My roommate had beaten me to campus. That was obvious when I opened the door to my newly assigned dorm room and found someone else’s personal items strewn all about. Katie wasn’t there, but she had suitcases on both desks, clothes and bedding on the top and bottom bunks, and a random assortment of makeup and hair products filling up the sink.
A few hours later, Katie swept into the room. She was dressed like a gypsy and when she saw me, she squeezed me and told me all about herself in one big long gush. I liked her at once.
But we were not very much alike. Katie came from a home where the entire family often watched movies piled up together in one great heap on a tiny couch. In my home, that would have been considered torture. In Katie’s house, no one ever shut doors and no one ever asked to borrow anything because everything was up for grabs. They shared everything from clothes to water bottles to the latest information about everyone else’s business.
In my house, I had my own room with a door that I shut. Often.
When Katie used my lipstick and left her toothbrush on my desk or tried to fix me up with guys she knew, I did not know how to respond. I thought I would offend her if I told her that some of her behaviors bothered me.
So I did the least loving thing I could: I said nothing. I stayed away from the room and studied in the library and told myself I was sacrificing for her.
Of course, I wasn’t sacrificing at all. I was being selfish. I did not trust her to respond to my concerns in a loving way. I did not trust her to understand me, and I did not try harder to accommodate her. I simply avoided the situation by putting up one great big wall.
I was relieved when, after only one semester, I was able to get a single dorm room. My stint of living with an opposite personality was over.
But then I got married. Not long after, we began to have children. Lots of them. I found myself surrounded by six people who are not always like me. I also found myself tempted to put up walls when confronted with differences, instead of constructing healthy boundaries.
In fact, sometimes, I hold back from enjoying my children because I’m afraid of what might happen if I enjoy them. Will the entire house dissolve into chaos? Will they expect me to play with them all the time? Will they be able to get control of themselves when playtime is over? If I let them do this something this time, will they want to do it all the time?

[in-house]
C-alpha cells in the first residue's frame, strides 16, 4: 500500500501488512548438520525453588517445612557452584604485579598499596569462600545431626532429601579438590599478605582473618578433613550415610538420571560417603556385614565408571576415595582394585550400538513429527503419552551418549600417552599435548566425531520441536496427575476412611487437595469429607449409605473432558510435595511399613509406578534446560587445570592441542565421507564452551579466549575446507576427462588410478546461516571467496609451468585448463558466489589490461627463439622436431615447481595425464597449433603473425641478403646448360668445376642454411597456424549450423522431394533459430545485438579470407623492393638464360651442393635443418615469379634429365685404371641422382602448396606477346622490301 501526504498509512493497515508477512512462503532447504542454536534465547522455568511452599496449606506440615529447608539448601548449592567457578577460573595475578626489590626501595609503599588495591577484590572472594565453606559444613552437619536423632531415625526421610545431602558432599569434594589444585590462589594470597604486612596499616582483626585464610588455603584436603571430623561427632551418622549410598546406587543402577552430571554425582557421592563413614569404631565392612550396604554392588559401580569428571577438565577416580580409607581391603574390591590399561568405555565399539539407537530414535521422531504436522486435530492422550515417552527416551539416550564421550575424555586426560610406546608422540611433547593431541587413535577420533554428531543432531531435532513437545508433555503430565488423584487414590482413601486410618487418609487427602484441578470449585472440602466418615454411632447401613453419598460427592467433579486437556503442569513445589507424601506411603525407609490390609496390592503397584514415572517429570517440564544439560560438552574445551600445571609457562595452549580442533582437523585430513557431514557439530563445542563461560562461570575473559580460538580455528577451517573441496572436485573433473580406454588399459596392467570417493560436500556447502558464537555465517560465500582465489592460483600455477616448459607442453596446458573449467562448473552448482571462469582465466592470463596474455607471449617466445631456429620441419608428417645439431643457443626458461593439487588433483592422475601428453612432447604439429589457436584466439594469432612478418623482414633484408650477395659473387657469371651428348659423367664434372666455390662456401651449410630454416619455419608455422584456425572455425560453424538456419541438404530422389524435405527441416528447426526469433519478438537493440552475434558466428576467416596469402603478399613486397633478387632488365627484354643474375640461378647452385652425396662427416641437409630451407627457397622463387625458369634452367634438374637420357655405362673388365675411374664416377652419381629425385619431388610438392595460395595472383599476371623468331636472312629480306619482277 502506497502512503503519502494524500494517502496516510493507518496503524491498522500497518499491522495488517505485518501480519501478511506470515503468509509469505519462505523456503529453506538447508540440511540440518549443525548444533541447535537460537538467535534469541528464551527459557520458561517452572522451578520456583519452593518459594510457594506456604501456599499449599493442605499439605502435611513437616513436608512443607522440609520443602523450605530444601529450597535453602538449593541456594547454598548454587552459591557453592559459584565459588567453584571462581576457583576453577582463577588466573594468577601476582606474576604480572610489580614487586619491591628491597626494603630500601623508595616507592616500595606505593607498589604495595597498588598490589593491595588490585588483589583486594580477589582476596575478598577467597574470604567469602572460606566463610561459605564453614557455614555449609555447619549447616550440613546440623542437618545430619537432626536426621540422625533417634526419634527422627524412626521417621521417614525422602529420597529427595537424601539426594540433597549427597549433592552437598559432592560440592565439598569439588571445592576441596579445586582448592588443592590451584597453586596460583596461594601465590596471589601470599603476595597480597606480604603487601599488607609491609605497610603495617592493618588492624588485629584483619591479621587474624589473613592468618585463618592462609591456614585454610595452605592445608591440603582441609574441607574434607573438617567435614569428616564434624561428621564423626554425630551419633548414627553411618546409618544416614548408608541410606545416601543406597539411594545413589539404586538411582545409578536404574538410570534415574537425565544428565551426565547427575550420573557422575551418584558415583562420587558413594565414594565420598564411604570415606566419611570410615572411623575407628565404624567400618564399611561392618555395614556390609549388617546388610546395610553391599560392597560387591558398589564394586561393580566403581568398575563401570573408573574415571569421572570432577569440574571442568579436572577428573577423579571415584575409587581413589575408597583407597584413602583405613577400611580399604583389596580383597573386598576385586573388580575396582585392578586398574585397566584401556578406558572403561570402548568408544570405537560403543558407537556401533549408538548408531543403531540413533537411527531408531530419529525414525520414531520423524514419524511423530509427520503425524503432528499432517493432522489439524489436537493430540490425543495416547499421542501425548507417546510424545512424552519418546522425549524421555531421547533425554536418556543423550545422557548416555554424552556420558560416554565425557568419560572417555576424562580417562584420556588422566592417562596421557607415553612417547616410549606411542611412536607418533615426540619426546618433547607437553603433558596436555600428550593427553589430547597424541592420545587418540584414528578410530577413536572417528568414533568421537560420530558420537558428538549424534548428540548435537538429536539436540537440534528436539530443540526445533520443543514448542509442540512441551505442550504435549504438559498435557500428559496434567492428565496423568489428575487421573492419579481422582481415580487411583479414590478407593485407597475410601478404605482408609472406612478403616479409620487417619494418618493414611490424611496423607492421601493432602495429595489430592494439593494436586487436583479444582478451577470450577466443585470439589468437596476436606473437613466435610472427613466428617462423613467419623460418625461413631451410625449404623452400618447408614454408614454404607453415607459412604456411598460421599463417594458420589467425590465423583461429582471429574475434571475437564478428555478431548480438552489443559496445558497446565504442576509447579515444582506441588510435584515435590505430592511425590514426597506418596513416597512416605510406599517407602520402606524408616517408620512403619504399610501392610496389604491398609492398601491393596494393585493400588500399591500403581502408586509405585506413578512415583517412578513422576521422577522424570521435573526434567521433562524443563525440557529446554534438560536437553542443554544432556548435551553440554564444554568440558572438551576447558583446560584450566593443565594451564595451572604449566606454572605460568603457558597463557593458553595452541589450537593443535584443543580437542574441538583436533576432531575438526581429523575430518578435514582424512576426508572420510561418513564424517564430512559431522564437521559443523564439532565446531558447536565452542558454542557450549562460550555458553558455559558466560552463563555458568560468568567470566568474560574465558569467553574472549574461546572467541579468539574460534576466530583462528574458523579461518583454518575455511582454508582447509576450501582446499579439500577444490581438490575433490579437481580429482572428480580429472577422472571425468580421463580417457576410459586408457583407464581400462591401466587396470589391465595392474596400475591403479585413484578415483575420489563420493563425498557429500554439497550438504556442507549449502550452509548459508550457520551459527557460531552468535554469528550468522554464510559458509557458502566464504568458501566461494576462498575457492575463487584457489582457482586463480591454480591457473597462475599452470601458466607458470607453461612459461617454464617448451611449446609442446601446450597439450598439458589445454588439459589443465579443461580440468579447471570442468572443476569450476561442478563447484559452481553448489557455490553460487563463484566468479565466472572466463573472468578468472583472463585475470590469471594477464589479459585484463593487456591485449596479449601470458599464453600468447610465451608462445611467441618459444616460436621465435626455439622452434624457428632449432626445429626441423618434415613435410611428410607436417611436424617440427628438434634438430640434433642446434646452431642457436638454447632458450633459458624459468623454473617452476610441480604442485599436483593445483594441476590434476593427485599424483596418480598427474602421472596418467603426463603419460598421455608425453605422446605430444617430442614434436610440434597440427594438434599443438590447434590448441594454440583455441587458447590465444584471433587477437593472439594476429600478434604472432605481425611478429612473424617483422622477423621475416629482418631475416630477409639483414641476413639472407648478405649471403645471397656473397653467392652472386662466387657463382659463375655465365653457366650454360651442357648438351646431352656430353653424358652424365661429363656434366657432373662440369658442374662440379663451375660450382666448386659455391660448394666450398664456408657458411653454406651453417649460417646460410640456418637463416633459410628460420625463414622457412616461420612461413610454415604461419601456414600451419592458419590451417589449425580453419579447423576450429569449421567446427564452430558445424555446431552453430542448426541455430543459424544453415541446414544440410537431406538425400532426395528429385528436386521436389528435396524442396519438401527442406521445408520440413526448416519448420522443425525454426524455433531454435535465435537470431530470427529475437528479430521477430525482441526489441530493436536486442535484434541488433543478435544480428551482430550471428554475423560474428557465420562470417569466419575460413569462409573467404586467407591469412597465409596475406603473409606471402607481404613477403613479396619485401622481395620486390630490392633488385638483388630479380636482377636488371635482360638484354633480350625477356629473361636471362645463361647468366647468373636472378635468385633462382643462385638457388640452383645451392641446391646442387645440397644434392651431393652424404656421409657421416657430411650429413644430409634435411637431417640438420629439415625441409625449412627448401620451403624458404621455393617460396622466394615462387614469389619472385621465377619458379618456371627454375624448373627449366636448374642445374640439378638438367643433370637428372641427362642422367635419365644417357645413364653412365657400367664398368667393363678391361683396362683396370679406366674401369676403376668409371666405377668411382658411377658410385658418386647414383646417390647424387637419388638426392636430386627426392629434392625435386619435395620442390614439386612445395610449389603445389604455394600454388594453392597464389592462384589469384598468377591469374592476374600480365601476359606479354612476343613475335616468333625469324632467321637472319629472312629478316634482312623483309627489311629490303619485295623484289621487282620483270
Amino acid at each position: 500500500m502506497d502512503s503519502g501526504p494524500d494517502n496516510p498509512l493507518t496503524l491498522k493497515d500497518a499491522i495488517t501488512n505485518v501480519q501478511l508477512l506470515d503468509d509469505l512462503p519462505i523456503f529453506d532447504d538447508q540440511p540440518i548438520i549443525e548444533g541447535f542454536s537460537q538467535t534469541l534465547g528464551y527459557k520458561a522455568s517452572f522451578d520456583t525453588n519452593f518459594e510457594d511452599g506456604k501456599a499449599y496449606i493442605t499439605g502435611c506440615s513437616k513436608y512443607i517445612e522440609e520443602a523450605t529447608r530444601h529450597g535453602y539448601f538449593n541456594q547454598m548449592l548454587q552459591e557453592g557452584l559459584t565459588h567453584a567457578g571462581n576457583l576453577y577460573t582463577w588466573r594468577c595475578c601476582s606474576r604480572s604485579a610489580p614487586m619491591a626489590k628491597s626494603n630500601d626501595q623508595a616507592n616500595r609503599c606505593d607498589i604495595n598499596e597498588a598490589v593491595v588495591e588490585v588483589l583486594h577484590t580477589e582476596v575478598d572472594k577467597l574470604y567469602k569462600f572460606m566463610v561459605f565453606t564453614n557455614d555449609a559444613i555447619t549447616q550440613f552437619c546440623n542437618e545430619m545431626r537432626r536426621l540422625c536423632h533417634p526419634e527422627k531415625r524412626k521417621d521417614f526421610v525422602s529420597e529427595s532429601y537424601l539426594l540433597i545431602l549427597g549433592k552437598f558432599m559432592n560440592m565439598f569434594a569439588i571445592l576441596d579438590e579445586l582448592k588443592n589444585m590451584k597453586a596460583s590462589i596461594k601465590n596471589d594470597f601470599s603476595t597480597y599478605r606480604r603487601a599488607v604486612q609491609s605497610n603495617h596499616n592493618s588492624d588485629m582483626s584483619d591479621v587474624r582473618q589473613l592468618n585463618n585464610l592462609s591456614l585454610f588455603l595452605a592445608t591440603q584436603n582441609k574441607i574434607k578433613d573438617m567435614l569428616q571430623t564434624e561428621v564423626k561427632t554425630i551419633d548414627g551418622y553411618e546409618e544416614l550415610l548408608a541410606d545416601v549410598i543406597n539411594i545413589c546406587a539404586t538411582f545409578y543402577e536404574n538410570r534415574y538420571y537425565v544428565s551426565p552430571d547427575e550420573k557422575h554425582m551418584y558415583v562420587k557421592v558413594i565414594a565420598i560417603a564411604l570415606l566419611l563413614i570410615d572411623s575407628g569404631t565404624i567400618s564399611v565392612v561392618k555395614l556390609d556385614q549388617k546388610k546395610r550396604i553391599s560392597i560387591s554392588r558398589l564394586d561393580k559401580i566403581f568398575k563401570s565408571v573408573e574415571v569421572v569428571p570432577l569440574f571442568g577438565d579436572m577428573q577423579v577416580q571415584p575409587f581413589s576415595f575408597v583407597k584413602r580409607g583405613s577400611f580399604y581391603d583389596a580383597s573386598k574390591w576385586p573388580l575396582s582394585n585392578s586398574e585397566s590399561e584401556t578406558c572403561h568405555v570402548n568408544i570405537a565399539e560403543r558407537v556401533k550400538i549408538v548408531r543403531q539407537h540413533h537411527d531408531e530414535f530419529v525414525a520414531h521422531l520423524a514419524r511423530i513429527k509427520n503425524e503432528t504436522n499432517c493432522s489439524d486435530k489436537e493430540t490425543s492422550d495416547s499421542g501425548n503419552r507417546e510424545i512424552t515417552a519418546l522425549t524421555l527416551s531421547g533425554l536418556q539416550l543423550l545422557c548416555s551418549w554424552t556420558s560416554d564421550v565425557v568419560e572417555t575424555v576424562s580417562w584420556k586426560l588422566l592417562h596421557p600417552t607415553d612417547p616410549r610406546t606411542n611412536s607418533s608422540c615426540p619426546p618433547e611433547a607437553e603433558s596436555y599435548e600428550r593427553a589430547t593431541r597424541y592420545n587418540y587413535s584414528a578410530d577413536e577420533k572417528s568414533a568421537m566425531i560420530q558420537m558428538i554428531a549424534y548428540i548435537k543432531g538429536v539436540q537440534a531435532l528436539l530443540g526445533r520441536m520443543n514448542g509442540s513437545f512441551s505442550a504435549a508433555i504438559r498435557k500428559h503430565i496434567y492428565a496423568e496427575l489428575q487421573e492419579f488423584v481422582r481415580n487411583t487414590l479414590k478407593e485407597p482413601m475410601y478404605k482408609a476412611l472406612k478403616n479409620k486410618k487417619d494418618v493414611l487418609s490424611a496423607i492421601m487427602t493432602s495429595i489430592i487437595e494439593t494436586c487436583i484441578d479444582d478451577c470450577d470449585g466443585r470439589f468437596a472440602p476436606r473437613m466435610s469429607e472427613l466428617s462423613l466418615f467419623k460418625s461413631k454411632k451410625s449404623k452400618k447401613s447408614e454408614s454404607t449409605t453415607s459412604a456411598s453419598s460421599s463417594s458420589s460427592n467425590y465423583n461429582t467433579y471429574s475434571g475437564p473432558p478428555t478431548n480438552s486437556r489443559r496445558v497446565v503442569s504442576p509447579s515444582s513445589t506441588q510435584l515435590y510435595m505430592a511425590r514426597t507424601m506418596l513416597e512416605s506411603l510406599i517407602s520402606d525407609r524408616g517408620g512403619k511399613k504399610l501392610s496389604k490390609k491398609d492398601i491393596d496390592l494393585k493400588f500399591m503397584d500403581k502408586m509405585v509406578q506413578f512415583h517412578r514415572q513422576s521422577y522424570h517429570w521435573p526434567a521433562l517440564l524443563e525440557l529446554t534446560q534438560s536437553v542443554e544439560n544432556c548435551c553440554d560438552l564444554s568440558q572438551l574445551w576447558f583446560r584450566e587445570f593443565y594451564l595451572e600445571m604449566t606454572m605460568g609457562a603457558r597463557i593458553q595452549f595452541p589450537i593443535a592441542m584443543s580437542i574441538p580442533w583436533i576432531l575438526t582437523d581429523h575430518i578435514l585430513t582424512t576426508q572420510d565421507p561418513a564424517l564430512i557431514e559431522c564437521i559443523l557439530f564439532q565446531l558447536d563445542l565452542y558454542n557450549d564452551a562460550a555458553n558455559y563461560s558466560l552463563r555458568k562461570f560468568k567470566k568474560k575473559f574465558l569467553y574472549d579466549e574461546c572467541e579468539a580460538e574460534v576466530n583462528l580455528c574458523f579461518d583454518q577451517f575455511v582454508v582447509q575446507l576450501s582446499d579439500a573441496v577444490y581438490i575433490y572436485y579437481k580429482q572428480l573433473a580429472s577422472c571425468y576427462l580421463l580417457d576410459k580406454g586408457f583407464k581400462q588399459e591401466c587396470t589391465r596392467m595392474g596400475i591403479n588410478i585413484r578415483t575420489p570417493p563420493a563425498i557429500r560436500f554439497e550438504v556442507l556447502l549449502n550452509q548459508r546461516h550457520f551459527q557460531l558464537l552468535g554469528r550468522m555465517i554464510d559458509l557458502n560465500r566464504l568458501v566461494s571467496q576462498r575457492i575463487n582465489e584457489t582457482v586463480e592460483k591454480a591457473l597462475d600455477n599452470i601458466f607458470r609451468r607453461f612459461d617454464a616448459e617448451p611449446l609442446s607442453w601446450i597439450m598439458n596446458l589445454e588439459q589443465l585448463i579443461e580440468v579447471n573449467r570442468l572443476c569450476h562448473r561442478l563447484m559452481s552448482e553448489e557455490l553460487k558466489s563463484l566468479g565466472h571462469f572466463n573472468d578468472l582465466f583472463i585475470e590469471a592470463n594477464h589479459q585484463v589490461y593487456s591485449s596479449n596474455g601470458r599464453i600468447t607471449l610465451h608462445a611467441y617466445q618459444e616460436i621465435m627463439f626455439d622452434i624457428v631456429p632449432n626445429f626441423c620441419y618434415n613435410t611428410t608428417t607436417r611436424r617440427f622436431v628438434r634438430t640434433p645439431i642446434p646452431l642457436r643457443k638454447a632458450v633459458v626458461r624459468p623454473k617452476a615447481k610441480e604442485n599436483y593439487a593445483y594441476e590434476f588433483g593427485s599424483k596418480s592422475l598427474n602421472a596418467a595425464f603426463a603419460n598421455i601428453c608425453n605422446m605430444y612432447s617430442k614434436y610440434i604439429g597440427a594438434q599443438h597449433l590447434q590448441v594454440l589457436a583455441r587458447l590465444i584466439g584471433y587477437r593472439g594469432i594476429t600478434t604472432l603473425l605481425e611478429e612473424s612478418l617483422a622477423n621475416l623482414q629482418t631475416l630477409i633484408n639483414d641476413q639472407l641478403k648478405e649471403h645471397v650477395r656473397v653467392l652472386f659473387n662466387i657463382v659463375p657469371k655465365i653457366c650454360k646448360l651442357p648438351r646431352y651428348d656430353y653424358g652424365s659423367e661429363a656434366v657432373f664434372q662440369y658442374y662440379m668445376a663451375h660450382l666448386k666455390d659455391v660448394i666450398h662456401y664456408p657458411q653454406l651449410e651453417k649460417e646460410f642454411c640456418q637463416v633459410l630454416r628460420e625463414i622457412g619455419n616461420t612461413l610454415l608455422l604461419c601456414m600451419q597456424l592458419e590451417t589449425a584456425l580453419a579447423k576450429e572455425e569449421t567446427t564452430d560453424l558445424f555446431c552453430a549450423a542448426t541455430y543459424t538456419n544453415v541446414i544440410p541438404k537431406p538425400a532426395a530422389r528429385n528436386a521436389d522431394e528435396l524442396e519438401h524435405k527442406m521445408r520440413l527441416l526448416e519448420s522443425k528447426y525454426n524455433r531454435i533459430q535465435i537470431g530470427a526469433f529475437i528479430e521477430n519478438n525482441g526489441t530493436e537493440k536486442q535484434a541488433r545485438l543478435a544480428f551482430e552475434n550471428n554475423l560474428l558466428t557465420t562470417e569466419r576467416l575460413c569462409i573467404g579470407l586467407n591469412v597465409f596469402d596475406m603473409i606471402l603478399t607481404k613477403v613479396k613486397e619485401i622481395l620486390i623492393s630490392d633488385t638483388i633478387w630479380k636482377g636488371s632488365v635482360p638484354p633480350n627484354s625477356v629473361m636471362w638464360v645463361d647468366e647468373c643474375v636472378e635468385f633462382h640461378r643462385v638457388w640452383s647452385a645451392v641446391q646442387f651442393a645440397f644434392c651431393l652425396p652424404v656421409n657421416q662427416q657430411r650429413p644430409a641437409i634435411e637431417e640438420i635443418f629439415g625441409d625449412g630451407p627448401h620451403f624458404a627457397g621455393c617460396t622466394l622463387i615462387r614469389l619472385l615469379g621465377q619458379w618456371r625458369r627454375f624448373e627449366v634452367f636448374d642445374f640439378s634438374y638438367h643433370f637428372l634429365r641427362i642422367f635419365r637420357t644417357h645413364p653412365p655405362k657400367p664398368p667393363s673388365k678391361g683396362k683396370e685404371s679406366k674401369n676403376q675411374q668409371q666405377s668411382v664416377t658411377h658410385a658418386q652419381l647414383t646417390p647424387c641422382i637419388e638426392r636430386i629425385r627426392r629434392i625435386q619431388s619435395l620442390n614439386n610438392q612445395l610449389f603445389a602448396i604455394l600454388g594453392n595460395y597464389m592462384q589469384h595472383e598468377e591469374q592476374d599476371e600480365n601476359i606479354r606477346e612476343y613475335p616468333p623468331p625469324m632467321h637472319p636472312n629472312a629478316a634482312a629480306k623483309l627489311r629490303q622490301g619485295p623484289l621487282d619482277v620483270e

Perhaps you’ve had some of those same thoughts, or resisted engaging with your children in certain ways because you know you can’t engage them that way all the time. That is where boundaries can be helpful.
Boundaries provide the parameters which ensure that the needs of every member of family are considered and respected. Boundaries validate the unique personalities present in a home and affirm the fact that it’s okay to need different things in order to be your best. They also ensure that each person’s needs are guarded by everyone else in the home, whether they share the same needs or not.
That creates an environment of trust. In a home with healthy boundaries, we can appreciate each other’s differences, enjoy unique or fun opportunities, and even venture outside of our comfort zones without being required to stay there. We can feel safe in expressing differing opinions without fear of rejection or giving offense because our boundaries can be adapted to include all types of people.
But establishing boundaries can be difficult, especially if you have not seen healthy boundaries demonstrated in your previous relationships. I have found the following things to be essential to the process.